Waiting on the Road to Eventually, I lost my Place On Line
    • In your Makefile.PL change..

      build_requires 'Test::Pod' => '1.14';
      build_requires 'Test::Pod::Coverage' => '1.08';

      recommends 'Test::Pod' => '1.14';
      recommends 'Test::Pod::Coverage' => '1.08';

      You already have the appropriate eval/skip in both respective test files.

      • okay, I'll do this today or tomorrow then
        Waiting on the Road to Eventually, I lost my Place On Line
      • Actually, it shouldn't be in recommends either.

        Firstly, recommends isn't actually implemented.

        Secondly, once the META.yml upgrade process does reach the point of dealing with this, it's likely to mean either "Should be installed for all users except in resource-constrained environment" or possibly "Enhances the run-time functionality of the module".

        • Should there be a build_recommends then? Although I don't reference them in my Makefile.PL, I do reference them in the 'recommends' section of my META.yml. I'd rather mention them somewhere, in the event that someone might be interested :)

        • Well, That sucks. I changed it, tagged it and released it. "recommends" didn't give any errors when I ran perl Makefile.PL, and the rest. Now I have to go figure out what I need to change and change it again :(
          Waiting on the Road to Eventually, I lost my Place On Line
    • 1. Remove all mention of the author test modules from META.yml

      2. As a bonus, you can change pod.t to something like this


      # Test that the syntax of our POD documentation is valid
      use strict;
      BEGIN {
              $| = 1;
              $^W = 1;

      my @MODULES = (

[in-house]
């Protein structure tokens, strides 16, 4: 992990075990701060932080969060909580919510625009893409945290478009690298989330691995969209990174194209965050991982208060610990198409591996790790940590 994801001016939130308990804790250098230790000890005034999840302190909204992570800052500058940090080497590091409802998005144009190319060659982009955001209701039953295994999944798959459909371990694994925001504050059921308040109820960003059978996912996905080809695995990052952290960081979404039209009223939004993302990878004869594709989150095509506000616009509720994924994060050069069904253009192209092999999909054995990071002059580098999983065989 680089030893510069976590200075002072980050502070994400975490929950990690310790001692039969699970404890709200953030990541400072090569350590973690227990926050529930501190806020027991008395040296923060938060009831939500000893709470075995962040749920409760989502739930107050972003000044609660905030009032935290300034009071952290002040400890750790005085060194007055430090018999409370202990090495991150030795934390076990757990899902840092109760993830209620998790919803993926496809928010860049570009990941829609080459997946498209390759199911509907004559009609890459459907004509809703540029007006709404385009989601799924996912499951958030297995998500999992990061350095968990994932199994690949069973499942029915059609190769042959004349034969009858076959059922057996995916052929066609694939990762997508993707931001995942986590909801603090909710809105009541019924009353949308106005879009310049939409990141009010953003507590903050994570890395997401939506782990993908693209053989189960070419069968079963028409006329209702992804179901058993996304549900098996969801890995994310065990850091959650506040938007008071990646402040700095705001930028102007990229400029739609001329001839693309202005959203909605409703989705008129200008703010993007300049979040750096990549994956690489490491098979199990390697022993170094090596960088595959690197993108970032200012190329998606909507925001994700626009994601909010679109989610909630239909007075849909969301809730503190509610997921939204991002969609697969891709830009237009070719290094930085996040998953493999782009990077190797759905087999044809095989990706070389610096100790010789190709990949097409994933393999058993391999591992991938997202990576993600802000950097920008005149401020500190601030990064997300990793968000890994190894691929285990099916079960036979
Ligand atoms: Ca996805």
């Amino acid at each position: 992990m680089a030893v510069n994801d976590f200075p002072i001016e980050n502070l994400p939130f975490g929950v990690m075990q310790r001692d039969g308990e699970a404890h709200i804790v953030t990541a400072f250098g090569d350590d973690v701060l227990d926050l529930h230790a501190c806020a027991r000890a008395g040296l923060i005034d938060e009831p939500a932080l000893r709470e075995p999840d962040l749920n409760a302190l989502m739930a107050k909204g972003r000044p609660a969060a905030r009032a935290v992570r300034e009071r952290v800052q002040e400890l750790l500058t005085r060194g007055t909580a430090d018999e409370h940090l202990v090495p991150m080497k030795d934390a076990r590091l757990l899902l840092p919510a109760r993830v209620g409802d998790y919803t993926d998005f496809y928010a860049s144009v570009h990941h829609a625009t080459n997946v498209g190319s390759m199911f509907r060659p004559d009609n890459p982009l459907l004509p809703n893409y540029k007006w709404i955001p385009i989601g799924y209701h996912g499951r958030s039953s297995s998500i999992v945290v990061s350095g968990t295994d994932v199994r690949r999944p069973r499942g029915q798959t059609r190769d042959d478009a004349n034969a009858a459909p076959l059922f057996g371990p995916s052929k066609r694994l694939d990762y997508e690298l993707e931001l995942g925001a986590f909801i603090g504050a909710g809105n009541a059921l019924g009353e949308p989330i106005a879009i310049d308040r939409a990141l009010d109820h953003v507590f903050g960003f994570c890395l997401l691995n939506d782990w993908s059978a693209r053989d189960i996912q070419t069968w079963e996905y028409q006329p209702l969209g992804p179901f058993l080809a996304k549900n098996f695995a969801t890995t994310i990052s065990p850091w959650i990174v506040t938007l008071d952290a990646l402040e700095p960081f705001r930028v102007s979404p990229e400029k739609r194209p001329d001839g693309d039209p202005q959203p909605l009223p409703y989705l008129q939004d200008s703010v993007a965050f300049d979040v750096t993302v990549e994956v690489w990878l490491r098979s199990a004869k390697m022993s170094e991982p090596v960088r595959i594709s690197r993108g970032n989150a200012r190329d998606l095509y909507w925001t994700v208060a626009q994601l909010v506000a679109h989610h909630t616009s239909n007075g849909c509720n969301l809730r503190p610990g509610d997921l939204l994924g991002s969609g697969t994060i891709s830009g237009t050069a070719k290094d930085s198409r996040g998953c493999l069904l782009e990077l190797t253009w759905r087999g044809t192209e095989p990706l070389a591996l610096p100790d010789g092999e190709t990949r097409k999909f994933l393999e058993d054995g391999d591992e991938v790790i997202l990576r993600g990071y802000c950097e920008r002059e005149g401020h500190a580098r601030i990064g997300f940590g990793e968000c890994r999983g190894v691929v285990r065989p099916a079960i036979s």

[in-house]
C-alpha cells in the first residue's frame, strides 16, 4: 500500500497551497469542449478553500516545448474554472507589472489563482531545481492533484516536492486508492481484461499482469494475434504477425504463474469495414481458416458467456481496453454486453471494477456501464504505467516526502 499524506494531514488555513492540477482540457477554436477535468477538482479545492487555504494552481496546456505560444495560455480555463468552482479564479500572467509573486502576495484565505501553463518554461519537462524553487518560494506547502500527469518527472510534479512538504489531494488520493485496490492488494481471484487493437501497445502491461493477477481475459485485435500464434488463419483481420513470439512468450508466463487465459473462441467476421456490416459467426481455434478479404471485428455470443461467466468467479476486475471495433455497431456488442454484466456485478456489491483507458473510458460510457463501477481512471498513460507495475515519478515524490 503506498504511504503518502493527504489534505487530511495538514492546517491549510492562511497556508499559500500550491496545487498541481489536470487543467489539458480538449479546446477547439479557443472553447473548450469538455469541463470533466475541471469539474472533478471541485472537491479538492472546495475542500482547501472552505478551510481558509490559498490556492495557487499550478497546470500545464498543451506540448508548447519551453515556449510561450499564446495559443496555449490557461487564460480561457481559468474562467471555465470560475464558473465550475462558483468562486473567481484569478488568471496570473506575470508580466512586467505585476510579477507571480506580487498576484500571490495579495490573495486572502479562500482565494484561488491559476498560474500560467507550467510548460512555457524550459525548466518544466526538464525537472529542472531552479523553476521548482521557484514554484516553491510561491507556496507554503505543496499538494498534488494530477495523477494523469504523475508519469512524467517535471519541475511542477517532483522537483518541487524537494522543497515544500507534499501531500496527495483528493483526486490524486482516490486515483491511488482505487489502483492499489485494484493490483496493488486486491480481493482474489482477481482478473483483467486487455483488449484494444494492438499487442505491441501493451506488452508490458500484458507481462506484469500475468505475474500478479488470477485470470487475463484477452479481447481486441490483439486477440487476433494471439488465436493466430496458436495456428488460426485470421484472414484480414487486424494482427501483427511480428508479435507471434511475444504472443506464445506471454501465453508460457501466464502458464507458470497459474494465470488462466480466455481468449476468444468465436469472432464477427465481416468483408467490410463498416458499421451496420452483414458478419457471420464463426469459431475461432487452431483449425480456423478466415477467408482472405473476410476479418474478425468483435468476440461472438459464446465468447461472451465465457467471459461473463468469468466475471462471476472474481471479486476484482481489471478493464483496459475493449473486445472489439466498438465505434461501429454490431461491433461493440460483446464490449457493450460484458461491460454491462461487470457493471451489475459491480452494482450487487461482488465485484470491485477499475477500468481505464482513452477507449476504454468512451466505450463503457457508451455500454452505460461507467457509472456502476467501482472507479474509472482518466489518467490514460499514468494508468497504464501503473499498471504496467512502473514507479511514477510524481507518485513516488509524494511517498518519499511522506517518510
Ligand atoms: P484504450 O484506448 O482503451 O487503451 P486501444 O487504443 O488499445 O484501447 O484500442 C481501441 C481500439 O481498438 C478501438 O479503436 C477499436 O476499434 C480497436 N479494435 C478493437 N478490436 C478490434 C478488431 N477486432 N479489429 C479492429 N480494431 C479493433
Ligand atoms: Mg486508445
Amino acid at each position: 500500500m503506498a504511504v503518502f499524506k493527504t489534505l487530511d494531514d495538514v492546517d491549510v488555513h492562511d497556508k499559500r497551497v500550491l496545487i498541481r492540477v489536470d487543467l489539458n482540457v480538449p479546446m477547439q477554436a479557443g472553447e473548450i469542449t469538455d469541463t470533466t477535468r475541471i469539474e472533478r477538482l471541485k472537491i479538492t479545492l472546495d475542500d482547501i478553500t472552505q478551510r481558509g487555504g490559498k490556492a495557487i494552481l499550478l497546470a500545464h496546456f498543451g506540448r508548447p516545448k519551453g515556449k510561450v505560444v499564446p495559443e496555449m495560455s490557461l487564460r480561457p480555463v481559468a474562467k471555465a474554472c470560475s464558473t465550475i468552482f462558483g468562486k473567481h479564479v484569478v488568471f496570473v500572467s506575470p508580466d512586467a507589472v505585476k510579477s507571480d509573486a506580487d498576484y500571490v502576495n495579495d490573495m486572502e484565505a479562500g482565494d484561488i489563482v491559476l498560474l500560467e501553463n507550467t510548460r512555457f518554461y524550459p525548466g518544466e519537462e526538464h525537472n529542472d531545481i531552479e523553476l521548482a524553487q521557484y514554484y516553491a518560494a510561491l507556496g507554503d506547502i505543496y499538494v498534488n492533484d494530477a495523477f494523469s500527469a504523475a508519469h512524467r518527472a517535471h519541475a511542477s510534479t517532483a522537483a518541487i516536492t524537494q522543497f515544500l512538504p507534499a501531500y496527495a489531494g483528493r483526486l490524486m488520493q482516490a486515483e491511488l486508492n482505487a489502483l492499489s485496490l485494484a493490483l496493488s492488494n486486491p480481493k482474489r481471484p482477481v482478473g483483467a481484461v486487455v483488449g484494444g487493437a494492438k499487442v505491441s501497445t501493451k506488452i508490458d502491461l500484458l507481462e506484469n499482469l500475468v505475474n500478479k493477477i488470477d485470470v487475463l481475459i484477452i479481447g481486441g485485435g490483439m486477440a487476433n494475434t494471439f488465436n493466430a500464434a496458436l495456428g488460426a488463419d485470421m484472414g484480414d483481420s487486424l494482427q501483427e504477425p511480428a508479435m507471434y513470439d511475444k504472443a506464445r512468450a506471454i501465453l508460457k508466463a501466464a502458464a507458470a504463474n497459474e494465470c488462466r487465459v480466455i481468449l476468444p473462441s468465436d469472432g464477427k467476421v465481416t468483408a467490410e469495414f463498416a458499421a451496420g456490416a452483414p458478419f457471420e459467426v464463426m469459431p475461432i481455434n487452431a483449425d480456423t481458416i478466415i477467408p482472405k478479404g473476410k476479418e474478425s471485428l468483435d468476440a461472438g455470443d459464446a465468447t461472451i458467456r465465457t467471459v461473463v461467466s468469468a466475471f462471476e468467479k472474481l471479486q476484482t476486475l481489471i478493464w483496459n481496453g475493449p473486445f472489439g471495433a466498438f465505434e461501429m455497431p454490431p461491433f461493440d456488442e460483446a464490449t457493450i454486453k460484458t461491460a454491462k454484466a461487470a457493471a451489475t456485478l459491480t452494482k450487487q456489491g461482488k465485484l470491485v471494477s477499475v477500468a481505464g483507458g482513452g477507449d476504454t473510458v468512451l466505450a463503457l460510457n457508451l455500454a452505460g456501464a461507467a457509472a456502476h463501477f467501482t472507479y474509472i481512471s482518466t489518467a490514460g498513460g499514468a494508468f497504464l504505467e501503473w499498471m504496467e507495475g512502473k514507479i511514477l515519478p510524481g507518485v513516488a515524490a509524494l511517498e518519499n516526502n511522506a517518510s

'Pod::Simple 3.07',
              'Test::Pod 1.26',

      # Don't run tests during end-user installs
      use Test::More;

      • Speaking of cargo-cult code....

        • It's good enough until Module::Install (and other things) have built in xt support

      • well, META.yml gets generated automatically, I guess you want me to editted manually? I guess I don't really get it, I just patterned my Makefile.PL against some other big distros, like DBIC, Moose, etc and just assumed they knew what that are doing.
        Waiting on the Road to Eventually, I lost my Place On Line
        • You remove it manually from the Makefile.PL so it's removed automatically from the META.yml.

      • I realize you are only suggesting this for the pod tests.  For those tests, this is innocuous enough.  However, as chromatic pointed out, cargo cult programming exists.  I'd prefer to give the cargo cult programmers as few chances to happen across code that skips all tests for people installing via CPAN/CPANPLUS, especially since some of them may not run any tests on their own boxes (even though they have them.)

        • You prefer to prioritise the people that would copy and paste author tests into their own modules ahead of everyone everywhere that installs modules for any reason at all?

          That seems like prioritising a small group with a rare situation ahead of an enormous group with common situation.

  • I believe your 'author best practices' link is supposed to go to Test::XT rather than Test::XS.